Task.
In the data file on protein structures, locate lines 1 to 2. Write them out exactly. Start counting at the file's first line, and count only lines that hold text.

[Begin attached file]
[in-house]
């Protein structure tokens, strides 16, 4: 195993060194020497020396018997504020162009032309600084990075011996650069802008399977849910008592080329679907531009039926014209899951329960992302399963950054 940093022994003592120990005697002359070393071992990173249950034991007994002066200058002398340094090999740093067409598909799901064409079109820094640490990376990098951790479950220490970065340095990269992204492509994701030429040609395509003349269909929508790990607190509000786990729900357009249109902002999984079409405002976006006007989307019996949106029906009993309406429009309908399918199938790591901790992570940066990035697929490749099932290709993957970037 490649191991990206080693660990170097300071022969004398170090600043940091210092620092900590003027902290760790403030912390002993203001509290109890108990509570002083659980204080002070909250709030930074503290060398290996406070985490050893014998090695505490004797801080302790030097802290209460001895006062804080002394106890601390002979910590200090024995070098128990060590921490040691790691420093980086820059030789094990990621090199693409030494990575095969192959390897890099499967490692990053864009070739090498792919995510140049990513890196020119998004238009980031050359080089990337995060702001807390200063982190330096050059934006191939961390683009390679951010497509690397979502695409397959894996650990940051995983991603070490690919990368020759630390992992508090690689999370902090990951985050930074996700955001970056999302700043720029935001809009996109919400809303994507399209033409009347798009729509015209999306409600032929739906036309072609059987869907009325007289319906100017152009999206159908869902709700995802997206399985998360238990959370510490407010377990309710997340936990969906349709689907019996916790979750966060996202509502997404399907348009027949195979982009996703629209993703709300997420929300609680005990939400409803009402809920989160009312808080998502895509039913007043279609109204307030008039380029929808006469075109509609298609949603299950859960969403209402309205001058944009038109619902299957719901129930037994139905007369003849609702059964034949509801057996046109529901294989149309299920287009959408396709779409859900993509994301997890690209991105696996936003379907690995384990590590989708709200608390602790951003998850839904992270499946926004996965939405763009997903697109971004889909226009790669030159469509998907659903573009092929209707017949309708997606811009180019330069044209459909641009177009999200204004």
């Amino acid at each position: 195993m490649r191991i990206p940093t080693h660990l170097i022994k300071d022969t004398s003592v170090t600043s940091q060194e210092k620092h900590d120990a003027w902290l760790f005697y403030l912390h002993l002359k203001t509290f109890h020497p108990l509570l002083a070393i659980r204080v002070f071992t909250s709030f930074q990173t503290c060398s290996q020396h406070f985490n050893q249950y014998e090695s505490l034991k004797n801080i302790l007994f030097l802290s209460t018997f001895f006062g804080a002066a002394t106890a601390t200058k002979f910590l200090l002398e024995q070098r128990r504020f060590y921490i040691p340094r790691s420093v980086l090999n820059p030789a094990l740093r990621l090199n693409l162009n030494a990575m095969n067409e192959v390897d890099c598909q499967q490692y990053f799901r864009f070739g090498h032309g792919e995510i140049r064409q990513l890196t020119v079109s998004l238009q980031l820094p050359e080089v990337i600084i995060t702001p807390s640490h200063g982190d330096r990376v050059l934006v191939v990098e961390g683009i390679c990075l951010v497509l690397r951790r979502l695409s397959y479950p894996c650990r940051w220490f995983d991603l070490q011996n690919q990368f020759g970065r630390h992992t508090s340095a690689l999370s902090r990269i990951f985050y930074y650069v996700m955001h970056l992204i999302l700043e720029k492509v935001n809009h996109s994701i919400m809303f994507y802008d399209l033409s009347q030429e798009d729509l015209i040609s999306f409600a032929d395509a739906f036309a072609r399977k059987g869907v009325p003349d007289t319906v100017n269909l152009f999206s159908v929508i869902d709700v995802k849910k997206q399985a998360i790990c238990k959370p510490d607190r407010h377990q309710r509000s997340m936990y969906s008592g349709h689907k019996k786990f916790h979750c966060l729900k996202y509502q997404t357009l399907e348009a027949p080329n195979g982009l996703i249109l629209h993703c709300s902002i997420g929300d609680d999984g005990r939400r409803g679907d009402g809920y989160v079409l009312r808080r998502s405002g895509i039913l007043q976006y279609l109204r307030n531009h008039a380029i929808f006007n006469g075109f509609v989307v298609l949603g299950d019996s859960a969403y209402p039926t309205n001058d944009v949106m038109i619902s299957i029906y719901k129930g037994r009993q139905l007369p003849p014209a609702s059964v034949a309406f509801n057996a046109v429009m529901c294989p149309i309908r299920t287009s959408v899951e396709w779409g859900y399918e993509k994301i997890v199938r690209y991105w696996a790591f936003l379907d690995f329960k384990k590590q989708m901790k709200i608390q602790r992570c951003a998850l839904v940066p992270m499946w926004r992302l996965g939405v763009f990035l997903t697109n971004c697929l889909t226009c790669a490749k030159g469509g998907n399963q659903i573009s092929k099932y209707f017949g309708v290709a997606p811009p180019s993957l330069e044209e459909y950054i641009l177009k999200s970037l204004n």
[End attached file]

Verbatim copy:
[in-house]
């Protein structure tokens, strides 16, 4: 195993060194020497020396018997504020162009032309600084990075011996650069802008399977849910008592080329679907531009039926014209899951329960992302399963950054 940093022994003592120990005697002359070393071992990173249950034991007994002066200058002398340094090999740093067409598909799901064409079109820094640490990376990098951790479950220490970065340095990269992204492509994701030429040609395509003349269909929508790990607190509000786990729900357009249109902002999984079409405002976006006007989307019996949106029906009993309406429009309908399918199938790591901790992570940066990035697929490749099932290709993957970037 490649191991990206080693660990170097300071022969004398170090600043940091210092620092900590003027902290760790403030912390002993203001509290109890108990509570002083659980204080002070909250709030930074503290060398290996406070985490050893014998090695505490004797801080302790030097802290209460001895006062804080002394106890601390002979910590200090024995070098128990060590921490040691790691420093980086820059030789094990990621090199693409030494990575095969192959390897890099499967490692990053864009070739090498792919995510140049990513890196020119998004238009980031050359080089990337995060702001807390200063982190330096050059934006191939961390683009390679951010497509690397979502695409397959894996650990940051995983991603070490690919990368020759630390992992508090690689999370902090990951985050930074996700955001970056999302700043720029935001809009996109919400809303994507399209033409009347798009729509015209999306409600032929739906036309072609059987869907009325007289319906100017152009999206159908869902709700995802997206399985998360238990959370510490407010377990309710997340936990969906349709689907019996916790979750966060996202509502997404399907348009027949195979982009996703629209993703709300997420929300609680005990939400409803009402809920989160009312808080998502895509039913007043279609109204307030008039380029929808006469075109509609298609949603299950859960969403209402309205001058944009038109619902299957719901129930037994139905007369003849609702059964034949509801057996046109529901294989149309299920287009959408396709779409859900993509994301997890690209991105696996936003379907690995384990590590989708709200608390602790951003998850839904992270499946926004996965939405763009997903697109971004889909226009790669030159469509998907659903573009092929209707017949309708997606811009180019330069044209459909641009177009999200204004």